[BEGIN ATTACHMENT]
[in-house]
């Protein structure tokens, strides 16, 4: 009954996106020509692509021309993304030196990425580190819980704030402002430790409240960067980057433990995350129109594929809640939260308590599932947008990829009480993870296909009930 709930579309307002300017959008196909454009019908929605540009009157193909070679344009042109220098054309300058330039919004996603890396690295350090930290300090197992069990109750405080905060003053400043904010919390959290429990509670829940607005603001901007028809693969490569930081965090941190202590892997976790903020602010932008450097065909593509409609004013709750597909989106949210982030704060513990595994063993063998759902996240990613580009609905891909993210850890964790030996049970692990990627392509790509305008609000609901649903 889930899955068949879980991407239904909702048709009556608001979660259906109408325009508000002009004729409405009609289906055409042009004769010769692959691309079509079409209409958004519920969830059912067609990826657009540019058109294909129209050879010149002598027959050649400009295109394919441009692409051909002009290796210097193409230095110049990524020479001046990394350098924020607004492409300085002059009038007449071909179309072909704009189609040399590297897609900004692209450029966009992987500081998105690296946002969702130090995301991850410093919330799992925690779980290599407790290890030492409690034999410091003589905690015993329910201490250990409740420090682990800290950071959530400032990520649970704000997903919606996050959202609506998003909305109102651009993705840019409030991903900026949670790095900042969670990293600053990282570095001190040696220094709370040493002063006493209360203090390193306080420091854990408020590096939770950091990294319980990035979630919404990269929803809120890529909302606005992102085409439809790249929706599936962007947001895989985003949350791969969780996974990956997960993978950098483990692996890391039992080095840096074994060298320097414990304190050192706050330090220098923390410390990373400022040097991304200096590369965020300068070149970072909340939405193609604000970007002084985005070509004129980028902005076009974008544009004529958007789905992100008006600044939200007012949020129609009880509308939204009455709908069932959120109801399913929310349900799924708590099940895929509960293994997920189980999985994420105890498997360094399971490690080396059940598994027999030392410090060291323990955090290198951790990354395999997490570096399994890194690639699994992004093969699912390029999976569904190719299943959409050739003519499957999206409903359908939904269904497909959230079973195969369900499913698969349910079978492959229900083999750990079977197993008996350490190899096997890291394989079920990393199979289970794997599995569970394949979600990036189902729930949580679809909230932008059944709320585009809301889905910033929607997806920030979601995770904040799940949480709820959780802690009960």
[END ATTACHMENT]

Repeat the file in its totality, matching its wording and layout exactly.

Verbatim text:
[in-house]
């Protein structure tokens, strides 16, 4: 009954996106020509692509021309993304030196990425580190819980704030402002430790409240960067980057433990995350129109594929809640939260308590599932947008990829009480993870296909009930 709930579309307002300017959008196909454009019908929605540009009157193909070679344009042109220098054309300058330039919004996603890396690295350090930290300090197992069990109750405080905060003053400043904010919390959290429990509670829940607005603001901007028809693969490569930081965090941190202590892997976790903020602010932008450097065909593509409609004013709750597909989106949210982030704060513990595994063993063998759902996240990613580009609905891909993210850890964790030996049970692990990627392509790509305008609000609901649903 889930899955068949879980991407239904909702048709009556608001979660259906109408325009508000002009004729409405009609289906055409042009004769010769692959691309079509079409209409958004519920969830059912067609990826657009540019058109294909129209050879010149002598027959050649400009295109394919441009692409051909002009290796210097193409230095110049990524020479001046990394350098924020607004492409300085002059009038007449071909179309072909704009189609040399590297897609900004692209450029966009992987500081998105690296946002969702130090995301991850410093919330799992925690779980290599407790290890030492409690034999410091003589905690015993329910201490250990409740420090682990800290950071959530400032990520649970704000997903919606996050959202609506998003909305109102651009993705840019409030991903900026949670790095900042969670990293600053990282570095001190040696220094709370040493002063006493209360203090390193306080420091854990408020590096939770950091990294319980990035979630919404990269929803809120890529909302606005992102085409439809790249929706599936962007947001895989985003949350791969969780996974990956997960993978950098483990692996890391039992080095840096074994060298320097414990304190050192706050330090220098923390410390990373400022040097991304200096590369965020300068070149970072909340939405193609604000970007002084985005070509004129980028902005076009974008544009004529958007789905992100008006600044939200007012949020129609009880509308939204009455709908069932959120109801399913929310349900799924708590099940895929509960293994997920189980999985994420105890498997360094399971490690080396059940598994027999030392410090060291323990955090290198951790990354395999997490570096399994890194690639699994992004093969699912390029999976569904190719299943959409050739003519499957999206409903359908939904269904497909959230079973195969369900499913698969349910079978492959229900083999750990079977197993008996350490190899096997890291394989079920990393199979289970794997599995569970394949979600990036189902729930949580679809909230932008059944709320585009809301889905910033929607997806920030979601995770904040799940949480709820959780802690009960």